People contend that modern marketing can be a “science.” But that’s often misinterpreted to mean that marketing can become purely quantified. That’s not really accurate though. The key to scientific marketing is actually the embrace of marketing experimentation as a driver of continuous innovation.
How do you suggest we approach that challenge?
The good news is that the digital fabric of modern marketing makes it quite easy — at least from a technical perspective — to engage in marketing experimentation. The difficulty that organizations face here is more operational and cultural. Many marketing teams have a strong legacy of “the yearly marketing plan.” It gets etched in stone by executives based on a mix of data-driven analysis and experience-driven intuition, and then the team proceeds full-steam with execution. What’s missing is a faster feedback loop for experimentation to dynamically adjust that plan along the way.
However, that’s starting to change — thanks in large part to the force of customers in social media. We increasingly hear about agile marketing, real-time marketing, high-metabolism marketing. All of these ideas are helping marketing become more iterative and dynamic. That opens the door for us to incorporate marketing experiments in those shorter iterative cycles.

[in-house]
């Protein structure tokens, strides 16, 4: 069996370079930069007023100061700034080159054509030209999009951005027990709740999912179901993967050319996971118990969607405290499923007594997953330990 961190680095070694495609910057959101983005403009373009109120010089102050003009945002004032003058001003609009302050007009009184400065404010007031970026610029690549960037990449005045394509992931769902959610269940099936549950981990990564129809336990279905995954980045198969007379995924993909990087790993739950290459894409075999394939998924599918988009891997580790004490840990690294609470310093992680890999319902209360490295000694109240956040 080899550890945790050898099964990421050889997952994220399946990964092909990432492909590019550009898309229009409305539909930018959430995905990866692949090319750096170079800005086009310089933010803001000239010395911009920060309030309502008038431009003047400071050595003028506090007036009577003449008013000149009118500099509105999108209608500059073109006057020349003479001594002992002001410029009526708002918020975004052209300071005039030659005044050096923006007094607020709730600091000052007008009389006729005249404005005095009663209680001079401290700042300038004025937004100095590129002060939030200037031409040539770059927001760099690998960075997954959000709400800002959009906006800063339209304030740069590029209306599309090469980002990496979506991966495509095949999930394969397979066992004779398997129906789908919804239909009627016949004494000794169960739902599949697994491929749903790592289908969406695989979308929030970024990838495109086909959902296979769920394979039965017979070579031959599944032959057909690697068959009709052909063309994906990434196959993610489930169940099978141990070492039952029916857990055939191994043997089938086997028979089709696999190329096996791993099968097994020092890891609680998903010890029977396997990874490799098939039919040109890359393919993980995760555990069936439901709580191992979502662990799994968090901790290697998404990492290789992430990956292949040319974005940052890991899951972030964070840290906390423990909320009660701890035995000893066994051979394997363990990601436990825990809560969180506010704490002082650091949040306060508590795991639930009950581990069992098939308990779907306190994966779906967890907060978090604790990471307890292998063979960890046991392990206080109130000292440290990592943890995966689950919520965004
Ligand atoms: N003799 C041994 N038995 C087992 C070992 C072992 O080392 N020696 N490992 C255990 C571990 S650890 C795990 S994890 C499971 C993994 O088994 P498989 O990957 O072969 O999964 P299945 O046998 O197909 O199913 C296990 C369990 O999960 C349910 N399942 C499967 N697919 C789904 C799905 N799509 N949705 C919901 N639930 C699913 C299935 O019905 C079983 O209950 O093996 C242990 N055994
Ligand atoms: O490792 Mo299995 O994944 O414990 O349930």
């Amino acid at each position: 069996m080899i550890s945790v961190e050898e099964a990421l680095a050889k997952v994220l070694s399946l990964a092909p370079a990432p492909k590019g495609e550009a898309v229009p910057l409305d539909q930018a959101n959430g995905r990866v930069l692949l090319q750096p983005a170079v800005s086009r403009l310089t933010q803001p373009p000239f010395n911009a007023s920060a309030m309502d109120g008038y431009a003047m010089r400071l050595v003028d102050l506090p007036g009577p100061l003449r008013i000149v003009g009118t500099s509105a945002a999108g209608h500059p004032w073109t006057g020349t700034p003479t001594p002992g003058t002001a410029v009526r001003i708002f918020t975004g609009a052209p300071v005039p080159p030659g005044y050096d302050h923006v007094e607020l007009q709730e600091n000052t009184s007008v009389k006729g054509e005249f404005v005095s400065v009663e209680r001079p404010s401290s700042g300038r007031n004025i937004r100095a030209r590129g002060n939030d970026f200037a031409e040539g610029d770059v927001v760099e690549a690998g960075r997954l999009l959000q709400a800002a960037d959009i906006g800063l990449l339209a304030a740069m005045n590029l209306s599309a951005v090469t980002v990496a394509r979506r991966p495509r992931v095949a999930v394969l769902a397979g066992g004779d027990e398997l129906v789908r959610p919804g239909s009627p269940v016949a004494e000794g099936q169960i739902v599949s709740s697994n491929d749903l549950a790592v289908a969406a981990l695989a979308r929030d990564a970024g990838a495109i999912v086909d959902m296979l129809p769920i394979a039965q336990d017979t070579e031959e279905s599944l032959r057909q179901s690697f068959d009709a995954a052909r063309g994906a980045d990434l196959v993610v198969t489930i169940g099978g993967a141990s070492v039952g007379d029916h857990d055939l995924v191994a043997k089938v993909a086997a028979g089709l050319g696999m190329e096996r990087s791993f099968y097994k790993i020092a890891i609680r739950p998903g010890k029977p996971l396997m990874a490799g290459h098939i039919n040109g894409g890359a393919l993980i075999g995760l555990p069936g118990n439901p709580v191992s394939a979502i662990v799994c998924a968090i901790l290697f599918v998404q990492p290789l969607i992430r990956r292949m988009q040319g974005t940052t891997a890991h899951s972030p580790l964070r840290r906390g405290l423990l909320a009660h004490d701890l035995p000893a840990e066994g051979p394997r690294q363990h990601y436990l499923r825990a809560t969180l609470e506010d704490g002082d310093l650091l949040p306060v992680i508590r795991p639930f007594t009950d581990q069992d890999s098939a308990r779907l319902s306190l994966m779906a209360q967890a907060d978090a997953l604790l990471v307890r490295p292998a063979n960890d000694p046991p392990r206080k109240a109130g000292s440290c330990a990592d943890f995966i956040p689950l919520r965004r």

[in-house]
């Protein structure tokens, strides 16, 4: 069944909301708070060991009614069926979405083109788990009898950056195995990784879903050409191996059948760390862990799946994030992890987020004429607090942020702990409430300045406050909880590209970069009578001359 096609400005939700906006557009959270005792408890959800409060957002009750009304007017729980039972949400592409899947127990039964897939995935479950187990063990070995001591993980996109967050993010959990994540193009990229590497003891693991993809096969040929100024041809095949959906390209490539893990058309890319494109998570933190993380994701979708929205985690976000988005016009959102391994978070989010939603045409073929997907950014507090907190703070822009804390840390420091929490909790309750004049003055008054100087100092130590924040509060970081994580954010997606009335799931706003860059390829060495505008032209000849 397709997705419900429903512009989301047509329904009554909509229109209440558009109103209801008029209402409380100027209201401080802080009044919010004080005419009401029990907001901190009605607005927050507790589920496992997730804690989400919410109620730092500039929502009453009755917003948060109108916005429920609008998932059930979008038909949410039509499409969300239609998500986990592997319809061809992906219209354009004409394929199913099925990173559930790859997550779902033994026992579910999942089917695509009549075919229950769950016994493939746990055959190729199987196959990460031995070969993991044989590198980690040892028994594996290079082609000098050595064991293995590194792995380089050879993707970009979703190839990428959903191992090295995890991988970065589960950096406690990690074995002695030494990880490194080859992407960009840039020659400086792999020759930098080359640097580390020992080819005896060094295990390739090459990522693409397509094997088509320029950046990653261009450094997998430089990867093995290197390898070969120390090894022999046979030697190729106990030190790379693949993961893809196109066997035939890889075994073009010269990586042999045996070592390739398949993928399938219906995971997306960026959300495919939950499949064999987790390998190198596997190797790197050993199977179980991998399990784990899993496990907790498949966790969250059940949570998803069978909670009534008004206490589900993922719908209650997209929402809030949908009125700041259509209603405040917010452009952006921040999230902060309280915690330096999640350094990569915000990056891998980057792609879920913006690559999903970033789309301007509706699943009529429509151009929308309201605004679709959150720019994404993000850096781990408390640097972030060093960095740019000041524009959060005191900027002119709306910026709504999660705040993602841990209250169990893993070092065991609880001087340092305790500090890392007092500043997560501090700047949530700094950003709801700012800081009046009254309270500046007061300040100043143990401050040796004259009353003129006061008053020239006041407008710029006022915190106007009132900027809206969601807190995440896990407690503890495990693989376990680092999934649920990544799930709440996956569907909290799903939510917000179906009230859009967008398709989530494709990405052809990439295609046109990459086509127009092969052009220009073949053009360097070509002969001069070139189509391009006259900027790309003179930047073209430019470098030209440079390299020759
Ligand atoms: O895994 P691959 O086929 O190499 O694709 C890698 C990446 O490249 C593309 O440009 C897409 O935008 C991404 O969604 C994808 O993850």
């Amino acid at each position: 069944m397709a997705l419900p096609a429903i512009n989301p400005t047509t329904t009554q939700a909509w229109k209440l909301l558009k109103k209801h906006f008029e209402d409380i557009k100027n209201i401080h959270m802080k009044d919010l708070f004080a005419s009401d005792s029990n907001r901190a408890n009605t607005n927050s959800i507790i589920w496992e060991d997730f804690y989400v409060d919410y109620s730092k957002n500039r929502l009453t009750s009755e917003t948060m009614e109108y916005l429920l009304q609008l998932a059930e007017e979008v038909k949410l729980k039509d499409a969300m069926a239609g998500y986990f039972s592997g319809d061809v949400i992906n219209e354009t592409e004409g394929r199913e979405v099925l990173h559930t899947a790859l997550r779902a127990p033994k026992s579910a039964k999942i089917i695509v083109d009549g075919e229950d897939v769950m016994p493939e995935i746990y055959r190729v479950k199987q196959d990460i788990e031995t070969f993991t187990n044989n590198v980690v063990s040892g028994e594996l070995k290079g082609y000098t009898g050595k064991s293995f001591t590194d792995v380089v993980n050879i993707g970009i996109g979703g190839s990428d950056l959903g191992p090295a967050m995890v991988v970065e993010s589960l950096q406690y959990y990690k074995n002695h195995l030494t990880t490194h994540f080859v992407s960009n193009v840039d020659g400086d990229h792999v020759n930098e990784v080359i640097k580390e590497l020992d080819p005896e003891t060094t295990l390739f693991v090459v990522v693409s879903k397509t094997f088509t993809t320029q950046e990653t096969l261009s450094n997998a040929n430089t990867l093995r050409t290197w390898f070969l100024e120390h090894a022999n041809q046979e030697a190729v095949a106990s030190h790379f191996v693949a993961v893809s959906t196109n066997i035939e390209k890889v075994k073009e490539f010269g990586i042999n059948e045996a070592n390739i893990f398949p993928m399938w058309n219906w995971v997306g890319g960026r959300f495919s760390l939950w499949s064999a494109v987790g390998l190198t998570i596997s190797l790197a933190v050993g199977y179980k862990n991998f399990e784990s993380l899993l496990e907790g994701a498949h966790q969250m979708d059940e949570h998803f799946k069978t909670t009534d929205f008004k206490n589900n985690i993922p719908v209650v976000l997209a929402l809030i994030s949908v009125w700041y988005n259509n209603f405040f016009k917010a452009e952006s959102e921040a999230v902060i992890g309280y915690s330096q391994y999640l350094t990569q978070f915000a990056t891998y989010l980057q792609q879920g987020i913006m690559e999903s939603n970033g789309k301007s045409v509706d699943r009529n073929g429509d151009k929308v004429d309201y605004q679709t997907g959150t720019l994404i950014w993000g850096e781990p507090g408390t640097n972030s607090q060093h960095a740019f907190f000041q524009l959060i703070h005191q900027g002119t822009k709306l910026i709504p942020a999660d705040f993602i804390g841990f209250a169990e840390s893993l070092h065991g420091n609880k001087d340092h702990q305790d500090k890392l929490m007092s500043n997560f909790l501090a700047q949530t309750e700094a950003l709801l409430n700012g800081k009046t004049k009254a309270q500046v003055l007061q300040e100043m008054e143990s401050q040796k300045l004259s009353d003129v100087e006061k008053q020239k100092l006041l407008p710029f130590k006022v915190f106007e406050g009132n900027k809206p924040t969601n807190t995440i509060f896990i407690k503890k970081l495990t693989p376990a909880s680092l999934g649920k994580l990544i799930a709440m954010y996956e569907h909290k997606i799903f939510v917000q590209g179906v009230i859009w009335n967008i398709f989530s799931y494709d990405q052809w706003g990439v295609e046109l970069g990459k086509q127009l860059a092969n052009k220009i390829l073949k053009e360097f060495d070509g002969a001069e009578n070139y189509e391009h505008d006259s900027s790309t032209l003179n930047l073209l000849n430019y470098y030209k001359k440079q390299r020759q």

But marketing also needs to learn how to run good experiments — equipping more marketers with the right tools and training on data-driven decision making and good experimental design.
Perhaps most importantly, senior marketing leadership needs to encourage real experimentation on the front-lines. Not all experiments succeed, and if the culture of an organization punishes people for testing new ideas that fail, you’ll never get any meaningful embrace of marketing experimentation. Executives need to really champion the importance of continuously trying new ideas. Don’t just reward the wins. Reward the process that accelerates innovation through a mix of successes and failures. A well-run experiment that disproves its hypothesis is still valuable.
I recently wrote a piece on the big data bubble in marketing that calls this mission “big testing.” The real revolution in data-driven marketing will be a change in organizational behavior and culture to passionately embrace this kind of marketing experimentation.
What’s your prediction for the future of marketing?
I believe we’re in the middle of five major trends in marketing that are shaping our future. Actually, I call them “meta-trends” because they underly many of the hot topics that are constantly emerging:
- The great digital migration of marketing, which has really only just begun at scale.
- A shift from silos of paid, earned, and owned media into more holistically integrated converged media.
- Marketing increasingly focused on customer experiences, not merely customer communications.
- The technologification of marketing, where code and data are as elemental as art and copy.
- The evolution of marketing management from rigid plans to agile iterations.
New approaches and capabilities in marketing, like big data and big testing, arise from these meta-trends.
It’s an incredibly exciting time to be working in marketing. While it’s challenging to keep one’s bearings as our discipline — really our whole world — changes so rapidly around us, it’s also a once-in-a-generation opportunity to help shape the future of what marketing will become.